The Vatican announced Wednesday the creation of a commission to research and catalog the stories of Christian martyrs from the third millennium.

In a letter published July 5, Pope Francis said he has established the “Commission of New Martyrs — Witnesses of the Faith” within the Dicastery for the Causes of the Saints.

The commission’s task will be to create an archive of the lives of Christian martyrs, both Catholic and non-Catholic, killed in the last quarter century, the pope said.

Pope Francis noted that he is not modifying canon law on the formal recognition of martyrdom in the Catholic Church but wants the testimonies of those killed for being Christian to stand “side by side with the martyrs officially recognized by the Church.”

“As I have said many times,” he wrote, “the martyrs ‘are more numerous in our time than in the early centuries’: they are bishops, priests, consecrated men and women, laypeople and families, who in the different countries of the world, with the gift of their lives, have offered the supreme proof of charity.”

The pope said he created the commission in light of the Church’s 2025 Jubilee Year, which will focus on the theme of hope.

“Hope keeps alive the deep conviction that good is stronger than evil because God in Christ has overcome sin and death,” he said.

Francis also recalled that St. John Paul II had formed a similar commission on new martyrs for the Great Jubilee 2000.

The earlier commission, which received 13,000 testimonies of men and women who gave their lives for Christ in the 20th century, shared some of the stories during an ecumenical prayer service in the Colosseum on May 7, 2000.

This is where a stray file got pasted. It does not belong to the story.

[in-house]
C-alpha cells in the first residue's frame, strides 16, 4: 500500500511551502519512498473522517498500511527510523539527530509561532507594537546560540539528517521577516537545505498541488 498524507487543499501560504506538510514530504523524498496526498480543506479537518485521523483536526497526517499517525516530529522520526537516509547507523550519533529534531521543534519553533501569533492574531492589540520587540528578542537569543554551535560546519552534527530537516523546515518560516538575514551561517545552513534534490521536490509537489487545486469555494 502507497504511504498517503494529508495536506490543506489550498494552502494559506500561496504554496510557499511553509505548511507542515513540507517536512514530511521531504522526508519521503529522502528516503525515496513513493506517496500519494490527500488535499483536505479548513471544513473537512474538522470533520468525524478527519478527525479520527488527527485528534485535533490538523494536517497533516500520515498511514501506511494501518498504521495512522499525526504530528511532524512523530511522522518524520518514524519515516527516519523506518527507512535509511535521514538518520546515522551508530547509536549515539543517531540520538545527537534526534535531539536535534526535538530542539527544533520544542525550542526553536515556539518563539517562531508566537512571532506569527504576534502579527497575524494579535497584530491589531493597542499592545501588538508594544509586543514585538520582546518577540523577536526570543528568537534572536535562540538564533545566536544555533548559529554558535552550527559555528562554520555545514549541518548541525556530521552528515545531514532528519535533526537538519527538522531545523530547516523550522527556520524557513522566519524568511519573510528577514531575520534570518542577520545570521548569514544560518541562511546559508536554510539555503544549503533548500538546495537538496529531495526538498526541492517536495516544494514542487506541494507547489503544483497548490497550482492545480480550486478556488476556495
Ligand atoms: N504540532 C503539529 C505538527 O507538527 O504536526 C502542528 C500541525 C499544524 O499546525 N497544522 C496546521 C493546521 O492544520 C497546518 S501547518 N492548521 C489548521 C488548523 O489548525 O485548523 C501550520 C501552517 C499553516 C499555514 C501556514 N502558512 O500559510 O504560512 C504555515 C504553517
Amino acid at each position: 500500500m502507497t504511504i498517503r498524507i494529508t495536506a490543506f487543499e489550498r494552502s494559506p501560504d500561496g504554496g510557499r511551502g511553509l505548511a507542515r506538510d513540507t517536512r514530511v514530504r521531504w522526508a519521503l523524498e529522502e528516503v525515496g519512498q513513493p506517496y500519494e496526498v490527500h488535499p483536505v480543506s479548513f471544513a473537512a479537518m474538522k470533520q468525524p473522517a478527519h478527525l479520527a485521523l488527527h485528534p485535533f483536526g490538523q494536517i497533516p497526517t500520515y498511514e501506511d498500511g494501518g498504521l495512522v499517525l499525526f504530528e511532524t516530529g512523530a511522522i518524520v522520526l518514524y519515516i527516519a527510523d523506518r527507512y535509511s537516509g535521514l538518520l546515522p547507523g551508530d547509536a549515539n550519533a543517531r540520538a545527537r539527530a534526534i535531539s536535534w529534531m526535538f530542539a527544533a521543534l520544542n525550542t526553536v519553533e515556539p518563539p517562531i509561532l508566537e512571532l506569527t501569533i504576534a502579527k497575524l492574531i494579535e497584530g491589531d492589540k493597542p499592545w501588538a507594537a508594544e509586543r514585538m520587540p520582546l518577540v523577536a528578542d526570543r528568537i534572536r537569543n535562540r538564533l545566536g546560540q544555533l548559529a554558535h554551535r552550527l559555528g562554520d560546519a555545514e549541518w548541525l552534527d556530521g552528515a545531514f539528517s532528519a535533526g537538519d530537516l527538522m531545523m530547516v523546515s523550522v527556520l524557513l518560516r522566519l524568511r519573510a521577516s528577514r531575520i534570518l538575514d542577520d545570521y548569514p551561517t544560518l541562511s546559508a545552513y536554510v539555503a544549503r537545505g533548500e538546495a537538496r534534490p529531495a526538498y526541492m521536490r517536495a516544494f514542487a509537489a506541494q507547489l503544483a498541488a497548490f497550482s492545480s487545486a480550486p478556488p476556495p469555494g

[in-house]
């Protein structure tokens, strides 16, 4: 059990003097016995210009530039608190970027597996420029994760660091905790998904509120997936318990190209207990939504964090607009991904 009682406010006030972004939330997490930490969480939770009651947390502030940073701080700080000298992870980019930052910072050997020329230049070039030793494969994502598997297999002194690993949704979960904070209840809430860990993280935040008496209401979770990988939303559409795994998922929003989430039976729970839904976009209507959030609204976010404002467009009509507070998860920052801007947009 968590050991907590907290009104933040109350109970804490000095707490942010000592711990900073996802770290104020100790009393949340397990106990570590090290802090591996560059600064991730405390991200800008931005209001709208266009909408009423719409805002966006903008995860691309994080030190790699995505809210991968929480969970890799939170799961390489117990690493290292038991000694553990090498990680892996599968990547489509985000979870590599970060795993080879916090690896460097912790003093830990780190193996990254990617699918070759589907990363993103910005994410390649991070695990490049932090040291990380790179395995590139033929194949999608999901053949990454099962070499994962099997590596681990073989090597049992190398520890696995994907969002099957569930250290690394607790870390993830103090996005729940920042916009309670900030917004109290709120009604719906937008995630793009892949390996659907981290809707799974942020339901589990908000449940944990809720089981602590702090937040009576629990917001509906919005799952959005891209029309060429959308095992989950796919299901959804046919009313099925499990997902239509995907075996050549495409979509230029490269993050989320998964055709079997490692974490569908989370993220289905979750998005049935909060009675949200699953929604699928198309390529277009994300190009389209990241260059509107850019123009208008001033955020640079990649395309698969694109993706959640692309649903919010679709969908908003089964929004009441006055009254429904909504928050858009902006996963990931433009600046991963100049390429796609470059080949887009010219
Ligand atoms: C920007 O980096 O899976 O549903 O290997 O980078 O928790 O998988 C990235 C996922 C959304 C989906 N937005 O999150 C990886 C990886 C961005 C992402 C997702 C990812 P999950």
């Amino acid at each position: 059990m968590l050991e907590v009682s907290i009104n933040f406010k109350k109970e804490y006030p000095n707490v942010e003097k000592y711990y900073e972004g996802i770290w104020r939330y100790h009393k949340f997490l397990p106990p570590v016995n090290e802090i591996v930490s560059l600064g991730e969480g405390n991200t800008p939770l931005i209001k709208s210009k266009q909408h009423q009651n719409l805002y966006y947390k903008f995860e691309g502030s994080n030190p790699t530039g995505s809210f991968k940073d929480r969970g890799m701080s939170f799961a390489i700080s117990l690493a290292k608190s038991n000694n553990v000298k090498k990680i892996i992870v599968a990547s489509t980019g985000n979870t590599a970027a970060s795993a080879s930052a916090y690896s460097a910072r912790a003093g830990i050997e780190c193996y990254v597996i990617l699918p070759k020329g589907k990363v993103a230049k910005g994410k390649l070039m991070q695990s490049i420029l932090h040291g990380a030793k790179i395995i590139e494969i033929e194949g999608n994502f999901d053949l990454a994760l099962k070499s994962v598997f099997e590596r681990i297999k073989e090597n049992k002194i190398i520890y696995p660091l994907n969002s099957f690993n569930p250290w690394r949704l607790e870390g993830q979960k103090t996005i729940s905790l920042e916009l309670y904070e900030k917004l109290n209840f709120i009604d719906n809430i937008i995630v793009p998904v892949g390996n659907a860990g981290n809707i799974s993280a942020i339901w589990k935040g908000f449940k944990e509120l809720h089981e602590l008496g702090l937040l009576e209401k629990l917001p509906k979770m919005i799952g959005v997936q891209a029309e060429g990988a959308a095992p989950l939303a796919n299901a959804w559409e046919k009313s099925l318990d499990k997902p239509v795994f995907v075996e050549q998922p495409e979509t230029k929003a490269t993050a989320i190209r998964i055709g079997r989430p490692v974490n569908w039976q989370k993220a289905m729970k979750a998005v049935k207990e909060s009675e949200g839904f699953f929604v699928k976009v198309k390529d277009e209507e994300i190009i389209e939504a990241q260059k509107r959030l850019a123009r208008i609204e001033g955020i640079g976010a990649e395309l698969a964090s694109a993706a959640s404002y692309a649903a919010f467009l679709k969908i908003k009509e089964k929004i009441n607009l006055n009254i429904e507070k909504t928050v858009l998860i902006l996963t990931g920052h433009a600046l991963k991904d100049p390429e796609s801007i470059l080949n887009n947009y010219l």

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Pope Francis said the 2025 Jubilee Year will include a similar event in order to remember what he has called the “ecumenism of blood.”

“Even in our time, in which we are witnessing a change of epoch, Christians continue to show, in contexts of great risk, the vitality of baptism that unites us,” the pope said.

He noted that some Christians, though aware of the danger to their lives, have yet publicly lived their faith and participated in the Sunday liturgy; others have been killed while performing works of charity to the poor; and still others have been “silent victims,” losing their lives in violent upheavals.

“To all of them we owe a great debt and cannot forget them,” he emphasized.

The pope referenced St. John Paul II’s 1994 apostolic letter Tertio Millennio Adveniente, which said that “everything must be done so that the legacy of the cloud of ‘unknown soldiers of the great cause of God’ is not lost.”

“In a world in which it sometimes seems that evil prevails, I am certain,” he said, “that the elaboration of this catalog, also in the context of the now upcoming Jubilee, will help believers to also read our time in the light of Easter, drawing from the treasure chest of such generous faithfulness to Christ the reasons for life and goodness.”

The new commission is headed by Cardinal Marcello Semeraro, prefect of the Dicastery for the Causes of Saints, and Archbishop Fabio Fabene, secretary of the Dicastery for the Causes of Saints.

Andrea Riccardi, founder of the Catholic Community of Sant’Egidio, is the commission’s vice president and the secretary is Father Marco Gnavi, pastor of the Basilica of St. Mary in Trastevere and secretary of the 2000 commission.

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The members are Missionary of Africa Father Dominique Arnauld; Father Kokou Mawuena Ambroise Atakpa; Adorers of the Blood of Christ Superior General Sister Nadia Coppa; Professors Gianni La Bella, Maria Lupi, and Father Roberto Regoli; Conventual Franciscan Father Dinh Anh Nhue Nguyen; Deacon Didier Rance; and Jesuit Superior General Father Arturo Sosa Abascal.

Father Angelo Romano is also a member. Romano is the rector of the Basilica of St. Bartholomew, a shrine in Rome to the new martyrs of the 20th and 21st centuries, and a collaborator of the Sant’Egidio Community.

This story was updated at 6:25 a.m. MDT with the names of the commission members.